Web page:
For this people's heart has grown dull,
and with their ears they can barely hear,
and their eyes they have closed,
lest they should see with their eyes
and hear with their ears
and understand with their heart
and turn, and I would heal them.
But blessed are your eyes, for they see, and your ears, for they hear. For truly, I say to you, many prophets and righteous people longed to see what you see, and did not see it, and to hear what you hear, and did not hear it. (Matt 13:11–17)
Again, did Pharisees and Sadducees not understand Hebrew? In the days of Isaiah, could the priests and the priests not read the words of Moses or of David for themselves? Apparently not, meaning that something had happened between when Isaiah wrote and when Moses wrote that caused the inscribed oracles of God to no longer be understood by the priests and teachers of Israel.
Within the realm of possibilities, what could have caused Israel and its reasonably literate priests to hear but not understand the oracles of God? What would cause these priests to read with their eyes closed as if they were reciting passages memorized by rote? And how can hearts grow dull when the people and the priest seem to have a zeal for God? And why would endtime Christian theologians reference what Sadducees and Pharisees believed when interpreting apparently contradictory passages in the New Testament?
What would have caused the Hebrew converts to Christianity to become dull of hearing? And what it is that would follow declaring Jesus to be the high priest of Israel after the order of Melchizedek that would be hard to explain? Why Jesus was this high priest would seem to be the logical answer, but if that is what’s hard for Hebrew converts to understand, then another problem existed about which Paul wrote:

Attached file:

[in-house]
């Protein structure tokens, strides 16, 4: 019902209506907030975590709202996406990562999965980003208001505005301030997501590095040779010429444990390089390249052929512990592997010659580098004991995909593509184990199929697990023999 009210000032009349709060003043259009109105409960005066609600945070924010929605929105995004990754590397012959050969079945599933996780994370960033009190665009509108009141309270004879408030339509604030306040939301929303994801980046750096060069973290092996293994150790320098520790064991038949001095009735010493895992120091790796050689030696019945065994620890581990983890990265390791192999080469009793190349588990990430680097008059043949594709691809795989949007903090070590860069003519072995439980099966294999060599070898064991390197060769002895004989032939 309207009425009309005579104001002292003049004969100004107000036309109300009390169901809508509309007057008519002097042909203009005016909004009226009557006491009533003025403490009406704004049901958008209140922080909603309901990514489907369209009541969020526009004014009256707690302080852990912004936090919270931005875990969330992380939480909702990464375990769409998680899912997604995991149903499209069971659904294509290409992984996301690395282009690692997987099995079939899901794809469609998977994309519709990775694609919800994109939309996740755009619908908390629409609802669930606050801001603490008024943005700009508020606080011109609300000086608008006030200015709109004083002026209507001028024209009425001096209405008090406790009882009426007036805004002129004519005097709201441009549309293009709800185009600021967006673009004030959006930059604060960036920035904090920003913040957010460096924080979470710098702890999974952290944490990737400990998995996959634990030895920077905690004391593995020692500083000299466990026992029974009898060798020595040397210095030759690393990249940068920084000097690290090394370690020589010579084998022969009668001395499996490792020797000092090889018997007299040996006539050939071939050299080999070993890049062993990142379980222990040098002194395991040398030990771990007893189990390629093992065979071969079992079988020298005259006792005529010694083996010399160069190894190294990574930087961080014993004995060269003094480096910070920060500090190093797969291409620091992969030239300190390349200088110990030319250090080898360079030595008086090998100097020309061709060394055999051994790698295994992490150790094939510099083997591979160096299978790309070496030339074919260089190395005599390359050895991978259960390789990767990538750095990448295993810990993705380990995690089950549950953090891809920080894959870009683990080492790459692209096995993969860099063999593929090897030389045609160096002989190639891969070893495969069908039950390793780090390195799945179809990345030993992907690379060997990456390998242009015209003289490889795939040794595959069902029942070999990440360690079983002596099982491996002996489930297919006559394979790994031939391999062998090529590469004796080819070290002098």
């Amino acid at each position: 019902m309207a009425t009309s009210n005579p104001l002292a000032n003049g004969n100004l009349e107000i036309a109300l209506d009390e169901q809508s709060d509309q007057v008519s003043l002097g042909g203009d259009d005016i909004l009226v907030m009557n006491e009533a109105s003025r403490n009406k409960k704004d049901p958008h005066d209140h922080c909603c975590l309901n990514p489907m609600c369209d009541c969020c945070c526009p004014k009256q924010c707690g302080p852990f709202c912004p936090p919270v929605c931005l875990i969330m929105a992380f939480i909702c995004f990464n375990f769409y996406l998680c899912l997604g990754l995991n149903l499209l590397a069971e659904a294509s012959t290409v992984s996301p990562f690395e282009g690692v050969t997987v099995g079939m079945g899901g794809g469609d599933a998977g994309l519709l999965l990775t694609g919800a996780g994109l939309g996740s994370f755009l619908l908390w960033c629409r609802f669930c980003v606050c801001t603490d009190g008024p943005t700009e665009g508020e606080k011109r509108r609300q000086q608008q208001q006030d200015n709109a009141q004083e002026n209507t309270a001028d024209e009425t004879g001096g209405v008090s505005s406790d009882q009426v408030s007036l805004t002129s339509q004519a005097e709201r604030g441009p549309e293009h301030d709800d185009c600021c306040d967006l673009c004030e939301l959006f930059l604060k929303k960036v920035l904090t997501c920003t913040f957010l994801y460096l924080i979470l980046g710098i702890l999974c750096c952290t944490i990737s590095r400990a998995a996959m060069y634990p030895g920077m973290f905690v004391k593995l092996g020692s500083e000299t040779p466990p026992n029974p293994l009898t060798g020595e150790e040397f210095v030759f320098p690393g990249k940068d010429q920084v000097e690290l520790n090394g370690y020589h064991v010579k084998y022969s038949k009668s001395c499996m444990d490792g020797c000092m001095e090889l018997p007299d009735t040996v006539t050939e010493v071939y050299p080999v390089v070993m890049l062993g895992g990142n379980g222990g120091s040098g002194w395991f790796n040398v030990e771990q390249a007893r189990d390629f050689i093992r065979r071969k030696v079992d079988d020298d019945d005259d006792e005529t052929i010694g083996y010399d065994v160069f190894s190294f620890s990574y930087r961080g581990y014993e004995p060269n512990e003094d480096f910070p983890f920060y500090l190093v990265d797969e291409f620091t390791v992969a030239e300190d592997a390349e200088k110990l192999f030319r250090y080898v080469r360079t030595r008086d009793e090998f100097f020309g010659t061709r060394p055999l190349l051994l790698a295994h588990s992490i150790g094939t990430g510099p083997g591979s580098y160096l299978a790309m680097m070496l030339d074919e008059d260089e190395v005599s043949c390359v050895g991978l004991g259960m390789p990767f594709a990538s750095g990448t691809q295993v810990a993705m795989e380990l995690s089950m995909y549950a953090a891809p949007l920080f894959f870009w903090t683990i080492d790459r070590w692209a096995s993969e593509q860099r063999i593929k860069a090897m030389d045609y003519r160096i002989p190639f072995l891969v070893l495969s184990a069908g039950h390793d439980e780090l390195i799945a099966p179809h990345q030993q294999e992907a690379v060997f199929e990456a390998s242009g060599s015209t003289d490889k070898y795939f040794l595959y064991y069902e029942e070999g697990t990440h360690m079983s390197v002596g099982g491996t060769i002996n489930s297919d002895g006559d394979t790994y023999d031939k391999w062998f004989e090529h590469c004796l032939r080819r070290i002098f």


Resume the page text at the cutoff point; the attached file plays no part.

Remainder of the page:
Now if the ministry of death, carved in letters on stone, came with such glory that the Israelites could not gaze at Moses' face because of its glory, which was being brought to an end, will not the ministry of the spirit have even more glory? For if there was glory in the ministry of condemnation, the ministry of righteousness must far exceed it in glory. Indeed, in this case, what once had glory has come to have no glory at all, because of the glory that surpasses it. For if what was being brought to an end came with glory, much more will what is permanent have glory. Since we have such a hope, we are very bold, not like Moses, who would put a veil over his face so that the Israelites might not gaze at the outcome of what was being brought to an end. But their minds were hardened. For to this day, when they read the old covenant, that same veil remains unlifted, because only through Christ is it taken away. Yes, to this day whenever Moses is read a veil lies over their hearts. But when one turns to the Lord, the veil is removed. Now the Lord is the spirit, and where the spirit of the Lord is, there is freedom. And we all, with unveiled face, beholding the glory of the Lord, are being transformed into the same image from one degree of glory to another. For this comes from the Lord who is spirit. (2 Cor 3:7–18 emphasis added)